According to this position, it is clear to me that the long wall encountered is the eastern wall of the Chamber of the Lepers (see plan on p. 345 of The Quest) and perhaps also part of the northern gate of the Court of the Women. The latter chamber was one of the four courtyards that belonged to the Court of the Women, with the other three being the Chamber of the Woodshed, the Chamber of the Nazarites and the Chamber of the House of Oil. As this area has never been built over since the Roman destruction of 70 AD, the wall cannot belong to a post-Herodian construction. It is therefore very exciting that the first concrete evidence of the Herodian Temple complex may have been found and ironically by people who deny that there ever was a Jewish Temple on the Temple Mount.

18 thoughts on “Understanding the destruction of the Temple Mount”

  1. What do you know of the location of this wall described by Hershal Shanks? Where did it exist?

    As early as 1970, the Waqf excavated a pit without supervision that exposed a 16-foot-long, six-foot-thick wall that scholars believe may well be the eastern wall of the Herodian Temple complex. An inspector from the antiquities department saw it and composed a handwritten report (still unpublished) before the wall was dismantled, destroyed and covered up.


  3. It is unfortunate that the current administration in Israel is no more interested in preserving the Biblical era History of Jerusalem than are the muslims. Why they would not seize every opportunity to bolster their claim on the entire area is beyond me.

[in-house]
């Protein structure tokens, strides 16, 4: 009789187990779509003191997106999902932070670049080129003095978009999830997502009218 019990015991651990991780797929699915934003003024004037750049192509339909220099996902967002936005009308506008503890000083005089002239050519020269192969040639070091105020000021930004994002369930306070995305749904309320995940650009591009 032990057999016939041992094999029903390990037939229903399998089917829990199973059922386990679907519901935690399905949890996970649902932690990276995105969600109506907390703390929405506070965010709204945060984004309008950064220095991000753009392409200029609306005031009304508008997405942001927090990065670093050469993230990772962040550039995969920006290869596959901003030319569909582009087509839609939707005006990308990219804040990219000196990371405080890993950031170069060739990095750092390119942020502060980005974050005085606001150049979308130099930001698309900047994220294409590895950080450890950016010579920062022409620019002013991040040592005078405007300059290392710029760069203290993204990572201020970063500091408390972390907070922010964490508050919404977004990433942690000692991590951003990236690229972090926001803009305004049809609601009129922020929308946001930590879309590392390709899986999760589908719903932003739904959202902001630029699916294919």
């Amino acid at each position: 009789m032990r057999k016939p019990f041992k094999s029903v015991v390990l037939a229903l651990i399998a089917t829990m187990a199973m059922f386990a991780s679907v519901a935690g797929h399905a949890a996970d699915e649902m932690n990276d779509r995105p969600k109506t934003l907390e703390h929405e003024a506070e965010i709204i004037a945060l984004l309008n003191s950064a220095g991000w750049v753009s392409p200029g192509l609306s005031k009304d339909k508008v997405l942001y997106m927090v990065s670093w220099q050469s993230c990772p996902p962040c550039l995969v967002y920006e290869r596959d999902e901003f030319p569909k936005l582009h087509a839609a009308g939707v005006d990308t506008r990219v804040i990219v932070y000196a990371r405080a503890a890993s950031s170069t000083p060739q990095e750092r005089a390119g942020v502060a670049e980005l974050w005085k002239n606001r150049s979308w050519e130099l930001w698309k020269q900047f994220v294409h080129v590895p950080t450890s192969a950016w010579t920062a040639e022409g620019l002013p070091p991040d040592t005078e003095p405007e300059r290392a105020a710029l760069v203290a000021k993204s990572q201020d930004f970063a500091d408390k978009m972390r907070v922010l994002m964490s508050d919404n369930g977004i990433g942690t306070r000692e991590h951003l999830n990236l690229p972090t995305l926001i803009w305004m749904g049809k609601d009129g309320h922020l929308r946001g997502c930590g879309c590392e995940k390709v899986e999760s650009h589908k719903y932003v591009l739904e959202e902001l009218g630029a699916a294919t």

4. It really is amazing, the fact that there may indeed be further physical on-site proof uncovered at last regarding the actual history of the temple mount.

    I don’t know if you recall, but I’ve been to two of the symposiums you taught in Woodland Ca. It has been a while since I’d heard you speak, but finding this link today, your name seemed very familiar.

  5. Hebrew University professor Joseph Patrich, using 1866 maps by Sir Charles Wilson, believes the Temple was sitting more diagonally on the modern Temple Mount further eastward, oriented in a southeasterly direction leaving the rock in the dome of the rock outside the confines of the Temple itself.